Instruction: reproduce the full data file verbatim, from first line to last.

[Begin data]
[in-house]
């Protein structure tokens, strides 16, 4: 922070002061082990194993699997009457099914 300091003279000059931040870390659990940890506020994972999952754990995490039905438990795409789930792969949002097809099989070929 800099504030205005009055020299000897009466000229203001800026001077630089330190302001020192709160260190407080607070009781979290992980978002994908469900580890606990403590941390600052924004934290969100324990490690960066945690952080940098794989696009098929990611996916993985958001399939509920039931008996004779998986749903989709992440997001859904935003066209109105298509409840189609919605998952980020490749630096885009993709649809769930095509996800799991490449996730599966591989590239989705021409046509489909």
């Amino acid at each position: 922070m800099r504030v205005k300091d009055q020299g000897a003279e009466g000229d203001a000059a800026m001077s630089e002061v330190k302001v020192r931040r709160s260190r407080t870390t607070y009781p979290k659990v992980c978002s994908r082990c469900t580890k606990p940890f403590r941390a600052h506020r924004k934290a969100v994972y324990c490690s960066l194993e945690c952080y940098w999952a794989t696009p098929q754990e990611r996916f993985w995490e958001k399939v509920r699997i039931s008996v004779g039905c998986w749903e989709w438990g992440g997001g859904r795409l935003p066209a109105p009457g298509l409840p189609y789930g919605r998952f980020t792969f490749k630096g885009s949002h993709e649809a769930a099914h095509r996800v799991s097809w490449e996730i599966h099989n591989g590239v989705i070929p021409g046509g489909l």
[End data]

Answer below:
[in-house]
């Protein structure tokens, strides 16, 4: 922070002061082990194993699997009457099914 300091003279000059931040870390659990940890506020994972999952754990995490039905438990795409789930792969949002097809099989070929 800099504030205005009055020299000897009466000229203001800026001077630089330190302001020192709160260190407080607070009781979290992980978002994908469900580890606990403590941390600052924004934290969100324990490690960066945690952080940098794989696009098929990611996916993985958001399939509920039931008996004779998986749903989709992440997001859904935003066209109105298509409840189609919605998952980020490749630096885009993709649809769930095509996800799991490449996730599966591989590239989705021409046509489909």
């Amino acid at each position: 922070m800099r504030v205005k300091d009055q020299g000897a003279e009466g000229d203001a000059a800026m001077s630089e002061v330190k302001v020192r931040r709160s260190r407080t870390t607070y009781p979290k659990v992980c978002s994908r082990c469900t580890k606990p940890f403590r941390a600052h506020r924004k934290a969100v994972y324990c490690s960066l194993e945690c952080y940098w999952a794989t696009p098929q754990e990611r996916f993985w995490e958001k399939v509920r699997i039931s008996v004779g039905c998986w749903e989709w438990g992440g997001g859904r795409l935003p066209a109105p009457g298509l409840p189609y789930g919605r998952f980020t792969f490749k630096g885009s949002h993709e649809a769930a099914h095509r996800v799991s097809w490449e996730i599966h099989n591989g590239v989705i070929p021409g046509g489909l």